Formation of the endotheliochorial placenta in the dog and other carnivores, indeed represents a unique type of placentation, with strong, but yet restricted, invasion. So far, little attention has been paid to uterine function in dogs during pregnancy, resulting in limited knowledge about its possible involvement in the establishment, maintenance and termination of pregnancy.

Because of this lack of information, driven by the hypothesis that ECM compounds are strongly modified throughout canine gestation, this study focused on the localization (utilizing immunohistochemistry (IHC)) and expression (using semi-quantitative TaqMan PCR) of several ECM proteins in the canine uterus. Selected stages of the reproductive cycle were considered, starting with morpho-functional modifications induced by the presence of pre-attachment embryos, through implantation, early and late placentation, until prepartum luteolysis. A variety of different factors collectively represent the term ECM. Here, the uterine localization and expression of ECM components with structural and adhesive functions were investigated (e.g.- collagen (COL) 1, -3 and -4, alpha smooth muscle actin (aSMA) and fibronectin (FN) 1). Additionally, proteins of the basal lamina, proteins involved in cell-to-cell communication and proteins involved in the inhibition of matrix metalloproteinases were targeted (e.g.- connexin (Cx) 26 and -43, laminin alpha (LAMA) 2, extracellular matrix protein 1 (ECM1) and tissue inhibitor of metalloproteinases (TIMP) 2 and -4).

Materials and methods

Sample collection

In the present study, tissue material from 31 crossbred healthy bitches aged 2–8 years was used. Animals were randomly assigned to the following groups: (1) early pregnant (pre-attachment days 10–12; n = 10); (2) corresponding non-pregnant controls (n = 8); (3) early post-implantation (days 18–25 of pregnancy; n = 5); (4) mid-gestation (days 35–40 of pregnancy; n = 5) and (5) prepartum luteolysis (n = 3).

Estrus detection was performed by cytological evaluation of vaginal smears and regular measurements of P4 concentrations every 2–3 days starting with the proestrous bleeding. The day when P4 blood levels increased >5 ng/mL for the first time was determined as the day of ovulation. Considering the peculiar need for canine oocyte maturation within the oviduct (on average 2–3 days after ovulation), bitches were mated 2 days after ovulation (defined as day 0 of gestation). Tissue collection was performed through routine ovariohysterectomy (OHE). In the early pregnant group (group 1), OHE was performed between days 10 and 12 of gestation. Pregnancy was confirmed by flushing free-floating (i.e., pre-attachment) embryos. Dogs negative for embryo flushing were allotted to group 2 (corresponding non-pregnant control at day 10–12 of the luteal phase). The prepartum luteolysis takes place in the dog 12–24 h before any visible physiological signs of parturition. Therefore, for group 5, blood samples were collected every 6 h starting on day 58 of pregnancy. When circulating P4 levels continued to decrease below 2–3 ng/mL in 3 consecutive measurements, indicating the prepartum luteolysis, samples were collected. Tissue collection in groups 1 and 2 consisted of uterine cross-sections (the whole thickness of the uterine wall). For groups 3–5, sampling included utero-placental cross-sections (Ut-Pl; the whole thickness of the uterine wall, i.e., uterus with adjacent placenta). Additionally, for groups 3 and 4 inter-placental uterine cross-sections (inter-Pl; full thickness like groups 1 and 2) were collected. No inter-Pl samples were available from the natural luteolysis group of dogs (group 5).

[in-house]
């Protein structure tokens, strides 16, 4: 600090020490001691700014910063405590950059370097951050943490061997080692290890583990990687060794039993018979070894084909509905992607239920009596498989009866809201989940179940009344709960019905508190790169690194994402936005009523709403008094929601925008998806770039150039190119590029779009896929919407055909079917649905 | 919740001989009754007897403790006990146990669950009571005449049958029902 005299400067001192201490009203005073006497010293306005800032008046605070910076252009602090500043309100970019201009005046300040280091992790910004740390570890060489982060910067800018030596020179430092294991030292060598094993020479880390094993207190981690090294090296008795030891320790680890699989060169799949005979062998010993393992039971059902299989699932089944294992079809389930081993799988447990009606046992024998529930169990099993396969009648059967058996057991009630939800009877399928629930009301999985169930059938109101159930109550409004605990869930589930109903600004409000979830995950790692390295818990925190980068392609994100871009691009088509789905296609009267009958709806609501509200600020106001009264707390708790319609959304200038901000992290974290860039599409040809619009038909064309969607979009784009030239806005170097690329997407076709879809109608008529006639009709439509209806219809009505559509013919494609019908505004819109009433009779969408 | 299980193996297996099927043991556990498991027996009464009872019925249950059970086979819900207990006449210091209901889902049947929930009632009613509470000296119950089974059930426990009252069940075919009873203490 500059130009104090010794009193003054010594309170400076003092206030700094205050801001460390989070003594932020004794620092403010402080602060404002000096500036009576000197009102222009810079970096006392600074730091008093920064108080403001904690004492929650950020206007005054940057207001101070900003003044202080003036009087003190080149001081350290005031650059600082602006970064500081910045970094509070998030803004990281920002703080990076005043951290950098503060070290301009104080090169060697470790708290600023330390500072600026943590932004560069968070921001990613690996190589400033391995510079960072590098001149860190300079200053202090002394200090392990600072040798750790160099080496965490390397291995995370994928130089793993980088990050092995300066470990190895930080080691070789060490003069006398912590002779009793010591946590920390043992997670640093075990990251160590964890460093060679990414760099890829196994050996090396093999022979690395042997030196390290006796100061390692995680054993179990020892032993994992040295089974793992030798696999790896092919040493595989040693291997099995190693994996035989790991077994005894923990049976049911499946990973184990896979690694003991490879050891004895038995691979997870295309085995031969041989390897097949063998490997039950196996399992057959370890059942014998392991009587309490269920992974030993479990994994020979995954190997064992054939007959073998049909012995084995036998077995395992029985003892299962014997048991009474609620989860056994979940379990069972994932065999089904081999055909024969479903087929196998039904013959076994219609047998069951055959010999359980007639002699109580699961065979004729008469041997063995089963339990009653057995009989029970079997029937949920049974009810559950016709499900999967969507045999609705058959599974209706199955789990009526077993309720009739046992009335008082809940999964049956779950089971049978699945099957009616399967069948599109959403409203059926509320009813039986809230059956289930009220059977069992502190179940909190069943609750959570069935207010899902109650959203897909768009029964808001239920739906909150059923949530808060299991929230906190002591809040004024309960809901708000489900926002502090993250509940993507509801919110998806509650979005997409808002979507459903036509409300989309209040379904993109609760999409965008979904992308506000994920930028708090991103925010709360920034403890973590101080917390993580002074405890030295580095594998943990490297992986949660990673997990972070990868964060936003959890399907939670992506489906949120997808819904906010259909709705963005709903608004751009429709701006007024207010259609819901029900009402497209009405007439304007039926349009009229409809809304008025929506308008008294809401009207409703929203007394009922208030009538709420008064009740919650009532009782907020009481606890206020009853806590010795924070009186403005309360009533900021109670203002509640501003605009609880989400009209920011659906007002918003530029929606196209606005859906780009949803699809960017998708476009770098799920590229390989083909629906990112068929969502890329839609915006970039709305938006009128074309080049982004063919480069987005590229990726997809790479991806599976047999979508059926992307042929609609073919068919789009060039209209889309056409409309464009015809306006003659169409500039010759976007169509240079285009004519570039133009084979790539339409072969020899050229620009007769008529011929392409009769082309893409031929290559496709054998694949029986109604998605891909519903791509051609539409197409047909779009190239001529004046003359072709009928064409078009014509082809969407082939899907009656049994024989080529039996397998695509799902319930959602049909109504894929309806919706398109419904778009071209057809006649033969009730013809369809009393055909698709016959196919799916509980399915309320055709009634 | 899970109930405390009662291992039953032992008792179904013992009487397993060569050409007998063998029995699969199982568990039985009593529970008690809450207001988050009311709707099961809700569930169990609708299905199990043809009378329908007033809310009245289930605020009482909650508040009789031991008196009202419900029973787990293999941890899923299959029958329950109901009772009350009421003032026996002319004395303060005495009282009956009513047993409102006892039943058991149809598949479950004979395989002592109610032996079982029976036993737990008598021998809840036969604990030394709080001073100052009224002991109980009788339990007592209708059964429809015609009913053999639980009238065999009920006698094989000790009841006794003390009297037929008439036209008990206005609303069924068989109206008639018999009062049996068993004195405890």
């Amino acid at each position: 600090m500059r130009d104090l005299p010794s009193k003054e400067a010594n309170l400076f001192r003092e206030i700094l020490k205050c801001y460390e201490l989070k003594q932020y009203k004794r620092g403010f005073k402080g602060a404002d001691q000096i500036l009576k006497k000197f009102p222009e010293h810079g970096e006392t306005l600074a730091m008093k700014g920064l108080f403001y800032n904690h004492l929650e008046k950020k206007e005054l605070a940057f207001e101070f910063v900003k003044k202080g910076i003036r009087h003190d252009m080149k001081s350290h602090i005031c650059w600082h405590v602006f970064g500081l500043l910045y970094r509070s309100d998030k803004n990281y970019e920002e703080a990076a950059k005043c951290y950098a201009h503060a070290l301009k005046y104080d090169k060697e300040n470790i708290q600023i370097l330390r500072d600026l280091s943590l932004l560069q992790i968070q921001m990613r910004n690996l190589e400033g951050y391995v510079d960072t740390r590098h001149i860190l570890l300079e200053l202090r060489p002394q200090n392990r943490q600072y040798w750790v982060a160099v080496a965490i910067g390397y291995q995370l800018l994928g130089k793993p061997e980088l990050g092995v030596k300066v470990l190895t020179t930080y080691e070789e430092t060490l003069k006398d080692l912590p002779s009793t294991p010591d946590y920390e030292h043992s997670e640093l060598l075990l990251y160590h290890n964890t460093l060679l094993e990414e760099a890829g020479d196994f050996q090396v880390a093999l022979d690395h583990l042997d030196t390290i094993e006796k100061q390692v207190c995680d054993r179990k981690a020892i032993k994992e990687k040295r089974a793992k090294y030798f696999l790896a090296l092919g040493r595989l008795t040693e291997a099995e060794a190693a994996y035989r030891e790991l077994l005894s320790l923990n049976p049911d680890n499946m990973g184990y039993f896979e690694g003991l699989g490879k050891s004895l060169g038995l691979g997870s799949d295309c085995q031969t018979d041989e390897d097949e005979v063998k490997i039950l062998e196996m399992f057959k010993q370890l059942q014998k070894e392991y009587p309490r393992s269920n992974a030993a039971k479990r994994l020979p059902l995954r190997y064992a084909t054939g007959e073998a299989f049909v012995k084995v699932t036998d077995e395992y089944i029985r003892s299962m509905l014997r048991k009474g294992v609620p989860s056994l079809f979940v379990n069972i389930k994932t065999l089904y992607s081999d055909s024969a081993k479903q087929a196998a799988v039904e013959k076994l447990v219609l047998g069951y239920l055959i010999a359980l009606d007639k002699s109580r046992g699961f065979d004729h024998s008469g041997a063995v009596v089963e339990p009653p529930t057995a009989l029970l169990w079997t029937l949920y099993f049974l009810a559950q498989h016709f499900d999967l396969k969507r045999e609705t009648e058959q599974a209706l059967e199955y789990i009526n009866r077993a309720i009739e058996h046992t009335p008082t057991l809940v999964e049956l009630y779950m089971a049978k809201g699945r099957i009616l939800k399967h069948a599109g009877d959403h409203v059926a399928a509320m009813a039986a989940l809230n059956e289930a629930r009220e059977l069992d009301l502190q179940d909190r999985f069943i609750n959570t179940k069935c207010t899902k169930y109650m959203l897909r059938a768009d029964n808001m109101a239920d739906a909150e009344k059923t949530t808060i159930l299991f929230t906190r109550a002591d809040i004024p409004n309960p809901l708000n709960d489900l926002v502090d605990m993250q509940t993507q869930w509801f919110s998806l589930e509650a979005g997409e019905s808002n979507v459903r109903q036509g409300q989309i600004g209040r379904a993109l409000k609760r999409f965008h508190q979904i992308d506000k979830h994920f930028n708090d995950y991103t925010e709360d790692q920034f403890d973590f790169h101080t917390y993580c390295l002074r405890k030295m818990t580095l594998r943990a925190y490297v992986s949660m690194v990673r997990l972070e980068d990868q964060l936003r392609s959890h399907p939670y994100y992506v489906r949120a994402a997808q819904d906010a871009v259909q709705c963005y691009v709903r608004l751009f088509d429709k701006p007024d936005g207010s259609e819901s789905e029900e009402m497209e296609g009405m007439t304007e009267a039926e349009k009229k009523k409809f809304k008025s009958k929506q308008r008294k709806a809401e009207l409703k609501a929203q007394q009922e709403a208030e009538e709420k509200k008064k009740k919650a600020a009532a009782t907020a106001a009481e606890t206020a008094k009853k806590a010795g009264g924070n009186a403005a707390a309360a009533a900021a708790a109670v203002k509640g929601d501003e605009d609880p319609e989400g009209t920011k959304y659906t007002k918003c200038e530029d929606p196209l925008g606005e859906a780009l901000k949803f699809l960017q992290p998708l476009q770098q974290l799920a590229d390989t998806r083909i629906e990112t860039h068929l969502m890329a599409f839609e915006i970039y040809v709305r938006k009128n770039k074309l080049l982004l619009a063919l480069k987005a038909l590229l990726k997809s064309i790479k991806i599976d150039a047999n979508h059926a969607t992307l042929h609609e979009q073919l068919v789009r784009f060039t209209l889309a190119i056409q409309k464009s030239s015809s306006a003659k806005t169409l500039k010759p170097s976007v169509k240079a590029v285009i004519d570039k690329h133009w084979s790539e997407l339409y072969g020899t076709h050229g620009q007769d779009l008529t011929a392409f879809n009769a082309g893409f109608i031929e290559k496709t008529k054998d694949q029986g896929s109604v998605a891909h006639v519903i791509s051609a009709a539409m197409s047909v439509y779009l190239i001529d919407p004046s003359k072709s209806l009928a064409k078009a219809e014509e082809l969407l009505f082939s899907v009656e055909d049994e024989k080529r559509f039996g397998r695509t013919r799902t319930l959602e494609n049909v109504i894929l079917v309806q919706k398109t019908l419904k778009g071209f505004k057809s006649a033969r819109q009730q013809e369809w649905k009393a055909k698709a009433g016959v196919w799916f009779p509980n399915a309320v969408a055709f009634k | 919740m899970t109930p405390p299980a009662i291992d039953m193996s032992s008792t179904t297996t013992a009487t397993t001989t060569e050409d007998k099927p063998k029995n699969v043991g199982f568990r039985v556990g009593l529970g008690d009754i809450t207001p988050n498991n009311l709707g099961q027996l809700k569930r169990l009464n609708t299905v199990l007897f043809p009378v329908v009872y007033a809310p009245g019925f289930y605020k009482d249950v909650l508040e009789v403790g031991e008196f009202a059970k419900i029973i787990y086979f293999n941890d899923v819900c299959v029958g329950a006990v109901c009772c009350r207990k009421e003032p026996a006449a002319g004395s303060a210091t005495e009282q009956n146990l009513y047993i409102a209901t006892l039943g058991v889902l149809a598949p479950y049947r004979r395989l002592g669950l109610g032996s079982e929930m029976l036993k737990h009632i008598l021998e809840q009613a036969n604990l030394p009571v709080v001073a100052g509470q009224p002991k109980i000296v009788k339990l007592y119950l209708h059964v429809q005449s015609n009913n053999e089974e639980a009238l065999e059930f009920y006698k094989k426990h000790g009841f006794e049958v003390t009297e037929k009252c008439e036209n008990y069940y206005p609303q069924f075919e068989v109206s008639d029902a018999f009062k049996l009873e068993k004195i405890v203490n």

For semi-quantitative real-time PCR, cellular RNA was stabilized by immersing the samples for 24 h at 4°C in RNAlater (Ambion Biotechnologie GmbH, Wiesbaden, Germany); prolonged storage was at −80°C. For immunohistochemistry (IHC) studies, tissues were fixed for 24 h in 10% neutral phosphate-buffered formalin at 4°C, and subsequently washed for 1 week with PBS (phosphate-buffered saline) and embedded in paraffin wax. For additional information about tissue sampling and processing procedures, see previous reports (Kowalewski et al. 2010, Gram et al. 2013, Kautz et al. 2014). All uterine tissue samples were used for semi-quantitative real-time PCR, while 3 randomly chosen samples from each group were used for IHC.

All experimental procedures were carried out in accordance with animal welfare legislation and approved by the respective authorities of the University of Ankara (permits no. 2006/06 and 2008-25-124) Ankara, Turkey and Justus-Liebig University Giessen (permit no. II 25.3-19c20-15c GI 18/14 and VIG3-19c-20/15c GI 18, 14) Giessen, Germany.